miércoles, 20 de julio de 2016


Christa Zaat

Anna Katrina Zinkeisen (British painter and artist) 1901 - 1976
Portrait of Julia Heseltine, s.d.
oil on canvas 
91.5 x 71.2 cm. (36 x 28 in.)
signed 'A. Zinkeisen' (lower left) 
private collection

Julia Heseltine, painter; daughter of Anna Katrina Zinkeisen and Guy R.N. Heseltine.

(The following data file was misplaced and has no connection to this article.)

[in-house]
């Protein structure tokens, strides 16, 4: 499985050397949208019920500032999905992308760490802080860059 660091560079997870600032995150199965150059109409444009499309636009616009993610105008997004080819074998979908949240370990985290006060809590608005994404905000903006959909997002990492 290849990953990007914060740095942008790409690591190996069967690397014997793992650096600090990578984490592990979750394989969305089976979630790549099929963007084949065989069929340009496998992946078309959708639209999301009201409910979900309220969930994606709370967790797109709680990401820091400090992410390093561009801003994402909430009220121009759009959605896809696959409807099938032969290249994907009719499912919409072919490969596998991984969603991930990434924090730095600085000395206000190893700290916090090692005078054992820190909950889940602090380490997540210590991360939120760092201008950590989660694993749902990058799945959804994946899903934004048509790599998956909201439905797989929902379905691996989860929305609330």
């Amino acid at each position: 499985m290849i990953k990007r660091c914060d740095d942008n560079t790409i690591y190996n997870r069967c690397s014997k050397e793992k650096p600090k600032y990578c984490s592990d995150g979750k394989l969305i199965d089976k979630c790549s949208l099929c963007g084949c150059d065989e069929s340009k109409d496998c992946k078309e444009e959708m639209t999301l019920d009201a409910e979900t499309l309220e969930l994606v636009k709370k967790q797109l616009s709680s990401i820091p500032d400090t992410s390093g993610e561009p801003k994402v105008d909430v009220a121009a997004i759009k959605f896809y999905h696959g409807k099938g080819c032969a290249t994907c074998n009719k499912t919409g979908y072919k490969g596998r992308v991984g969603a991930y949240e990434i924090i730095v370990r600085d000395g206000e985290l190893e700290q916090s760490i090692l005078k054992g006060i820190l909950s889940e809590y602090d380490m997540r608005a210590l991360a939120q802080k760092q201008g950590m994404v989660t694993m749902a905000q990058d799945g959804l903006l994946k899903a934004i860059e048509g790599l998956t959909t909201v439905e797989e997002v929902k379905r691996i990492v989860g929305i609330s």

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Anna Zinkeisen, younger sister of Doris was born in Kilgreggan, Dunbartonshire. After attending Harrow School of Art, Anna won a scholarship to the Royal Academy, where Sir William Orpen (1878-1931) and Sir George Clausen (1852-1944) were then teaching. Orpen recommended that she transfer to the Sculpture School, which led to her designing bas-relief plaques for Wedgwood; she was the first person since John Flaxman in 1775 to provide original Wedgwood designs. Anna's three plaques won her a silver medal at the Paris Exhibition of Decorative Arts in 1925 - in 1921 she had won the Landseer Award of £40 for two years: 'You can't cast aside your great ambitions and your dreams of pure art because you work in an economic and competitive commercial world as well. The idea that the two are incompatible is all wrong.'(Quoted in J. Walpole, 'Anna' A Memorial Tribute to Anna Zinkeisen, 1978.) Anna later specialised in pathological and clinical drawing, commenting 'It is amazing the amount of beauty one finds in horrible things like these'. With her sister Doris (as children they were known as 'Big Zinc' - Doris - and 'Little Zinc' - Anna) she painted murals on both the Queen Mary and Queen Elizabeth. During World War II she worked at St Mary's Hospital, Paddington, in the mornings nursing in the casualty ward and in the afternoons painting in a disused operating theatre. Examples of her work from this period can be seen at the Imperial War Museum, London.

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